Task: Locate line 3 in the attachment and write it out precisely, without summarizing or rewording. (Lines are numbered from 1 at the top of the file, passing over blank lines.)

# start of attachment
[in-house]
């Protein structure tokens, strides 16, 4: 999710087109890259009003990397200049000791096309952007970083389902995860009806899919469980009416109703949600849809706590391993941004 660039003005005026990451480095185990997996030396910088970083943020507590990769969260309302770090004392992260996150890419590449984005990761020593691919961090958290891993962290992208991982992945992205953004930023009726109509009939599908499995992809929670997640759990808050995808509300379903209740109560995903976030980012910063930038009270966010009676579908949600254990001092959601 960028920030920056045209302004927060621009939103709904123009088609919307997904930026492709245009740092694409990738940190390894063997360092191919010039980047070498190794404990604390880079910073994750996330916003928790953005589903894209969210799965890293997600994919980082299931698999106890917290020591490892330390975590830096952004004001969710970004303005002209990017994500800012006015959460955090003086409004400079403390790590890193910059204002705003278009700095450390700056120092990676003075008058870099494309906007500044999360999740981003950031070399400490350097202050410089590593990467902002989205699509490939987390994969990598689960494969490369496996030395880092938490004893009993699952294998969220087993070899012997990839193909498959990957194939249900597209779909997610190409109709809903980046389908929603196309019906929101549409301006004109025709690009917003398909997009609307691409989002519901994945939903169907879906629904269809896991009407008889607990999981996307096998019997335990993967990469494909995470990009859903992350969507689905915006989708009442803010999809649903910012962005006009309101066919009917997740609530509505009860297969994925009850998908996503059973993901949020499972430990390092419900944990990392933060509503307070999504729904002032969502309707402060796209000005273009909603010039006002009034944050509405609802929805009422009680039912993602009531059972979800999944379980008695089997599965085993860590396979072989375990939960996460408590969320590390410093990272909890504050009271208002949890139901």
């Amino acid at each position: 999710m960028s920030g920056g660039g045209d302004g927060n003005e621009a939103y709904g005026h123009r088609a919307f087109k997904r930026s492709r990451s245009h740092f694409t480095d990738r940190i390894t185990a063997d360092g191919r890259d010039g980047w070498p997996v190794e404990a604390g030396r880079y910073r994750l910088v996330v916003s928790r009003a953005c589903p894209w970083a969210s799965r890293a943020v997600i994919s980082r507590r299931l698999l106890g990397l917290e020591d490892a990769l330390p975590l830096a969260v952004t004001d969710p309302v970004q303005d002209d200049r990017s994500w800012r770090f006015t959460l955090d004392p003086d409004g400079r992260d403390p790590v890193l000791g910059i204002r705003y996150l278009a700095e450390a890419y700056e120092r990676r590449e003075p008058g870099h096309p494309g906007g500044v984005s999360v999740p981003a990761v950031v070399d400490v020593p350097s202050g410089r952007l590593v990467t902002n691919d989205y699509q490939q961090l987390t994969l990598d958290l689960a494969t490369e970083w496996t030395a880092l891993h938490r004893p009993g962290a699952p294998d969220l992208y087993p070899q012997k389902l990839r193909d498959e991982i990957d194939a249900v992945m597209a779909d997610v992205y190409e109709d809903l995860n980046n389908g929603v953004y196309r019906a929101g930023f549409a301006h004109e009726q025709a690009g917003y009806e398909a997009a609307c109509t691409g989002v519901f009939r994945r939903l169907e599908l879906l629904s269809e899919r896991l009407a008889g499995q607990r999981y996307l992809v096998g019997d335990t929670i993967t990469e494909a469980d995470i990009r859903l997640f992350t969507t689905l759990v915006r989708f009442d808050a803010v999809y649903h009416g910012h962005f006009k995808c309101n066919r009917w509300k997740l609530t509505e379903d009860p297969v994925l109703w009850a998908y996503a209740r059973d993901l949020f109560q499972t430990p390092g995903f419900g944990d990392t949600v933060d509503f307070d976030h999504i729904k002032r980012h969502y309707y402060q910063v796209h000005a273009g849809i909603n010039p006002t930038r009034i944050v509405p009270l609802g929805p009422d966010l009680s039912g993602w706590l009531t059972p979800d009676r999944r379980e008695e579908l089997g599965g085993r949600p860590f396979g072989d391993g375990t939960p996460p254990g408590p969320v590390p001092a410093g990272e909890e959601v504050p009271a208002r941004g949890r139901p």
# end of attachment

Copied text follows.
């Amino acid at each position: 999710m960028s920030g920056g660039g045209d302004g927060n003005e621009a939103y709904g005026h123009r088609a919307f087109k997904r930026s492709r990451s245009h740092f694409t480095d990738r940190i390894t185990a063997d360092g191919r890259d010039g980047w070498p997996v190794e404990a604390g030396r880079y910073r994750l910088v996330v916003s928790r009003a953005c589903p894209w970083a969210s799965r890293a943020v997600i994919s980082r507590r299931l698999l106890g990397l917290e020591d490892a990769l330390p975590l830096a969260v952004t004001d969710p309302v970004q303005d002209d200049r990017s994500w800012r770090f006015t959460l955090d004392p003086d409004g400079r992260d403390p790590v890193l000791g910059i204002r705003y996150l278009a700095e450390a890419y700056e120092r990676r590449e003075p008058g870099h096309p494309g906007g500044v984005s999360v999740p981003a990761v950031v070399d400490v020593p350097s202050g410089r952007l590593v990467t902002n691919d989205y699509q490939q961090l987390t994969l990598d958290l689960a494969t490369e970083w496996t030395a880092l891993h938490r004893p009993g962290a699952p294998d969220l992208y087993p070899q012997k389902l990839r193909d498959e991982i990957d194939a249900v992945m597209a779909d997610v992205y190409e109709d809903l995860n980046n389908g929603v953004y196309r019906a929101g930023f549409a301006h004109e009726q025709a690009g917003y009806e398909a997009a609307c109509t691409g989002v519901f009939r994945r939903l169907e599908l879906l629904s269809e899919r896991l009407a008889g499995q607990r999981y996307l992809v096998g019997d335990t929670i993967t990469e494909a469980d995470i990009r859903l997640f992350t969507t689905l759990v915006r989708f009442d808050a803010v999809y649903h009416g910012h962005f006009k995808c309101n066919r009917w509300k997740l609530t509505e379903d009860p297969v994925l109703w009850a998908y996503a209740r059973d993901l949020f109560q499972t430990p390092g995903f419900g944990d990392t949600v933060d509503f307070d976030h999504i729904k002032r980012h969502y309707y402060q910063v796209h000005a273009g849809i909603n010039p006002t930038r009034i944050v509405p009270l609802g929805p009422d966010l009680s039912g993602w706590l009531t059972p979800d009676r999944r379980e008695e579908l089997g599965g085993r949600p860590f396979g072989d391993g375990t939960p996460p254990g408590p969320v590390p001092a410093g990272e909890e959601v504050p009271a208002r941004g949890r139901p």